My devotion to St. Joan of Arc expressed itself initially as simply a love for the person of St. Joan. That person of St. Joan is a soul magnified by the Lord our Savior in a related, though inferior, manner to the Blessed Virgin Mary’s, whereby we see the glory of God reflected through the prism of her soul. This reflection of St. Joan combined with that of St. Thérèse represents what I often refer to as “the most beautiful color in the Heavens”:
“St. Joan and St. Thérèse, together they are the most beautiful color in the Heavens!”
This outpouring of devotion for St. Joan ended up being far more spiritually and mentally transformational than I ever before would have imagined. Whereas in this devotion I initially found myself more imbued with the life of Christ than I had been in my previous cultural paradigm, this soon turned to a broader interest in Joan’s 15th century France and the contemporary cultural circumstances that led to such a heroic life, indeed among the most heroic lives in all of human history. I felt a strong tug on my heart to explore the history surrounding St. Joan.
Like many historical studies, this adventure continually seemed to require a wider and wider view. It was like dropping a rock in a pond and watching the ripples move outward in all directions. The more I learned of Joan, the more I wanted to know about the influences on the periphery. She was engaged and decisive in the Hundred Years War between England and France. What was the Hundred Years War? She was persecuted in her trial of inquisition by a deceptive, ill-willed Bishop and a group of theologians from the University of Paris who supported the erroneous and destructive “collegial” approach to Church governance rather than the traditional “Monarchical” model grounded in Christ’s model of the Church on the Rock of Peter. What was that all about? The timid dauphin, Charles VII, whom Joan was dragging desperately to his own coronation as King of France, was a Valois, a cadet branch of the Capetians. What? It was absolutely essential that Charles be anointed with the sacred oil of Clovis, the first Catholic King of the Franks who was baptized and blessed with this very oil by St. Rémy at Rheims in 496 AD. How does that all tie in?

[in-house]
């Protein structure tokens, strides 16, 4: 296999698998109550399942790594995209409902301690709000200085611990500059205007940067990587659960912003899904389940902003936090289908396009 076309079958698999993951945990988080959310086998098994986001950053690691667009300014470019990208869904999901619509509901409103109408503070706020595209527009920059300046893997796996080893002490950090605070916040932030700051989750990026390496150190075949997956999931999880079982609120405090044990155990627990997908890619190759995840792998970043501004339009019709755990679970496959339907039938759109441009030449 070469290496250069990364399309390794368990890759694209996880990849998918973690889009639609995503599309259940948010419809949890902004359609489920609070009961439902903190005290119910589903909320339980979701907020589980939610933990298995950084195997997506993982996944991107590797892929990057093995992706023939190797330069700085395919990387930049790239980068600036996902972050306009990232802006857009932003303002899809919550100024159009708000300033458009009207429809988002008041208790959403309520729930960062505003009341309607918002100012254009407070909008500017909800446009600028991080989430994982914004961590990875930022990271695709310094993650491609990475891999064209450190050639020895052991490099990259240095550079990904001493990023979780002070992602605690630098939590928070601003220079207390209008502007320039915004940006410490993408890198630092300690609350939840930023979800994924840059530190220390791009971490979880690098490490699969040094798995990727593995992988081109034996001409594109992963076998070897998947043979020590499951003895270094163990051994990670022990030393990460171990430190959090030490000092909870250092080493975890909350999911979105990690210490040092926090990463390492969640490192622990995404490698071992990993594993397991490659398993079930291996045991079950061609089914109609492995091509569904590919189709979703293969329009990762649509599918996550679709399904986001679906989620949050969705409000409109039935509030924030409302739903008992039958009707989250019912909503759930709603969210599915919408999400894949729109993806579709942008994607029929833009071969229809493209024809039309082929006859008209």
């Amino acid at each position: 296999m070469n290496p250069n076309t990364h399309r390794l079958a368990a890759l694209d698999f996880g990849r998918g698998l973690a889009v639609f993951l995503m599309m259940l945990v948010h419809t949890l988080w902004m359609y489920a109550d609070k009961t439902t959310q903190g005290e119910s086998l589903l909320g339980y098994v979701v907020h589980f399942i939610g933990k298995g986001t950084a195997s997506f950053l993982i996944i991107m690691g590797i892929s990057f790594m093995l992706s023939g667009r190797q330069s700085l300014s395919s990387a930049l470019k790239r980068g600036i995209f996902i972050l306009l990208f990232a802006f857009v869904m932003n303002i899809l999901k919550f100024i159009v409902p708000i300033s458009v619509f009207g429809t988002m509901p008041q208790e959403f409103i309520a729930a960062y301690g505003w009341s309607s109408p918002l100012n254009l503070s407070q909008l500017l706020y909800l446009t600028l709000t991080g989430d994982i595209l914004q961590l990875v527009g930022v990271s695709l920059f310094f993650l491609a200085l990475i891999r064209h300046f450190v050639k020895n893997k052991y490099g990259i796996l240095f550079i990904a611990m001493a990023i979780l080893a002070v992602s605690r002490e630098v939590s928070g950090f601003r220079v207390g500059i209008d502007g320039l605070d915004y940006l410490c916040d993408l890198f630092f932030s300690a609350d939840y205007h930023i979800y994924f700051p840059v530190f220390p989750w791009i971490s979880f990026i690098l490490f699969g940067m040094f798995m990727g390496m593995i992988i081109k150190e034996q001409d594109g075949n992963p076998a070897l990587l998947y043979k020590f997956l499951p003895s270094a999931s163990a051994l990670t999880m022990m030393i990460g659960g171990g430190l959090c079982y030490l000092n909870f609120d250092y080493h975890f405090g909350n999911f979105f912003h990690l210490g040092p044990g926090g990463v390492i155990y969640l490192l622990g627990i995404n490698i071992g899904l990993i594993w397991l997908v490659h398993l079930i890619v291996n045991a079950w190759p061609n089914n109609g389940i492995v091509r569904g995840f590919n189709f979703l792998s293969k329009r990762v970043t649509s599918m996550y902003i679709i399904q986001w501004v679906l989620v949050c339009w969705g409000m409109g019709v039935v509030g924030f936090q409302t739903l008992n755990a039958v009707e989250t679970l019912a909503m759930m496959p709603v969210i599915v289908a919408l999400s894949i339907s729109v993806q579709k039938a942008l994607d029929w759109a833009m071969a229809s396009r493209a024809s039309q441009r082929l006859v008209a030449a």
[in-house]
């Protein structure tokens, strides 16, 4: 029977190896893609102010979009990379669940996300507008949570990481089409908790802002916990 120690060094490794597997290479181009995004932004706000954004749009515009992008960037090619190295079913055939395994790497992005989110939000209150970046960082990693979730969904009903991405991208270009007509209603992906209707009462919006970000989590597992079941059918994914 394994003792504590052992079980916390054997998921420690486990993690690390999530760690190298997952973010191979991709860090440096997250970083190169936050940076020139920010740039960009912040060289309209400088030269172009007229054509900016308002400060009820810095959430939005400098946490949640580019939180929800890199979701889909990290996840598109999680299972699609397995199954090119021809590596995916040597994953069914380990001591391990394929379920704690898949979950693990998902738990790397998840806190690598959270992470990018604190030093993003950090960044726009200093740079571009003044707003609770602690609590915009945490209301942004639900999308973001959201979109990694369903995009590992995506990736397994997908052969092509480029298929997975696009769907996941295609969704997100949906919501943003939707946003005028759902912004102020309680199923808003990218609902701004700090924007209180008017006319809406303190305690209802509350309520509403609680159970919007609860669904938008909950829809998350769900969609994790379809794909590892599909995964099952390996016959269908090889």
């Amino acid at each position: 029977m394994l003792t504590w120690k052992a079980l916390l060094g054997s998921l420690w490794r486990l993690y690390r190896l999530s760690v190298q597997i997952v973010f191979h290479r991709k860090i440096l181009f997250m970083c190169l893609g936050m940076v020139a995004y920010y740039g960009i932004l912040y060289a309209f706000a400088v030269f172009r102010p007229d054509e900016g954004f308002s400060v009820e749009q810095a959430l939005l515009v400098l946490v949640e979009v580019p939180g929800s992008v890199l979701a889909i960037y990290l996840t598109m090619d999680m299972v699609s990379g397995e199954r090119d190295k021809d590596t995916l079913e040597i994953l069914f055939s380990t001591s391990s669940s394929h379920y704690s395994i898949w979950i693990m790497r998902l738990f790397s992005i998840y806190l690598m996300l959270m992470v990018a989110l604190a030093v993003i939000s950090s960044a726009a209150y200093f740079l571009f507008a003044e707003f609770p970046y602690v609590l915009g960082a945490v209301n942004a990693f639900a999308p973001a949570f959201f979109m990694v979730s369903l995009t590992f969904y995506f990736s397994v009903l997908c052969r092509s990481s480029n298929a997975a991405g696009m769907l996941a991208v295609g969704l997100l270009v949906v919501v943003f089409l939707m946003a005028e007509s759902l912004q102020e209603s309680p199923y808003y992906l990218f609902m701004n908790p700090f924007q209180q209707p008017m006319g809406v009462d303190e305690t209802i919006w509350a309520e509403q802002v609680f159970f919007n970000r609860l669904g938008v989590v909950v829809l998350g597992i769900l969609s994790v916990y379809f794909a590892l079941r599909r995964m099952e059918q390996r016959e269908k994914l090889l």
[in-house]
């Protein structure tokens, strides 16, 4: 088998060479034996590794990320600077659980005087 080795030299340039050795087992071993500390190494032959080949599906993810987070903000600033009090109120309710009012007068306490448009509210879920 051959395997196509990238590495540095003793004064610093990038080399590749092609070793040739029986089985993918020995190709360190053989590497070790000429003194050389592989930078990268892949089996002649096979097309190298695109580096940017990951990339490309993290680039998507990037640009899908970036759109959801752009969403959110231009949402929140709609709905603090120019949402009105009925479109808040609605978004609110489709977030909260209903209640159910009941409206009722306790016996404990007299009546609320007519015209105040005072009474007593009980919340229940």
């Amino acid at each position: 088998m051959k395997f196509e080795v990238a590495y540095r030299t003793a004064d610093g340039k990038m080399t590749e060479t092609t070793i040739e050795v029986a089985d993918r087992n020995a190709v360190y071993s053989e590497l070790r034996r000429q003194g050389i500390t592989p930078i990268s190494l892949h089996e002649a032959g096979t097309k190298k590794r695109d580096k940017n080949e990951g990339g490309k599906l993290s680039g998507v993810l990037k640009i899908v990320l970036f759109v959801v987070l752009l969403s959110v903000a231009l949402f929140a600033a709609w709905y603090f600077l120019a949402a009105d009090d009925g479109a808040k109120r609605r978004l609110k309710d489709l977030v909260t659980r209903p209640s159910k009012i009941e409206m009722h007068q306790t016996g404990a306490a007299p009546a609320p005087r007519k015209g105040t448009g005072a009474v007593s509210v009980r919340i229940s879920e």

The studies that followed opened my eyes to the noble and sacred roles that the Monarchies played in building Christendom. I came to see the role of the temporal Monarchy as critical to the role of the Church in Medieval times, even though the temporal Monarchy fulfilled it’s role as imperfectly and, at times as scandalously, as did the Church in fulfilling her own role.
I came to see that Joan’s vision of Monarchy was one that had its final Form, not in the “kingdoms of man,” but in the “Kingdom of God” where Christ ruled as King of all Kings. Then, of course, there was that part about her actual visions from Heaven, not just the mental images she had in her head. Those visions of real angels and real saints who now abide in their own glory in Heaven told her that Jesus Christ was the true King of France and that Charles VII, as the temporal king, was Our Lord’s steward on earth.
I mused over what I was learning. Through public revelation, the Lord had a Vicar on earth in the Pope for His Church. Through private revelation to Joan of Arc, He had a temporal steward for His Kingdom of France. This is where Joan’s heart was. It was in the mystical Kingdom of France that had a temporal order in its earthly king, Charles VII, and a Divine Order through its Heavenly King, Jesus Christ. France, for Joan, was the place on earth where God’s Kingdom was to come “on earth as it is in Heaven.”
Given my love and devotion for St. Joan of Arc, bequeathed to me from Our Lord through the Virgin Mary and in cooperation with Ste. Thérèse de Lisieux, I was empowered with a union of St. Joan’s heart. If France was a mystical kingdom whereby Our Lord is served as King of Kings, then I wanted to serve Him as well alongside Joan of Arc.
The Monarchist in me was born. It is a Monarchism grounded in the heart of St. Joan of Arc which sees France as the Eldest Daughter of the Church serving Our Lord as King of Kings. How far France is from that model today!
Thus, by consequence, how great is the need in our world today for “devotion to Traditional French Catholicism and the Renaissance of Catholic France!”
Ste. Jehanne et Ste. Thérèse, avec la Vierge Marie, prient pour nous!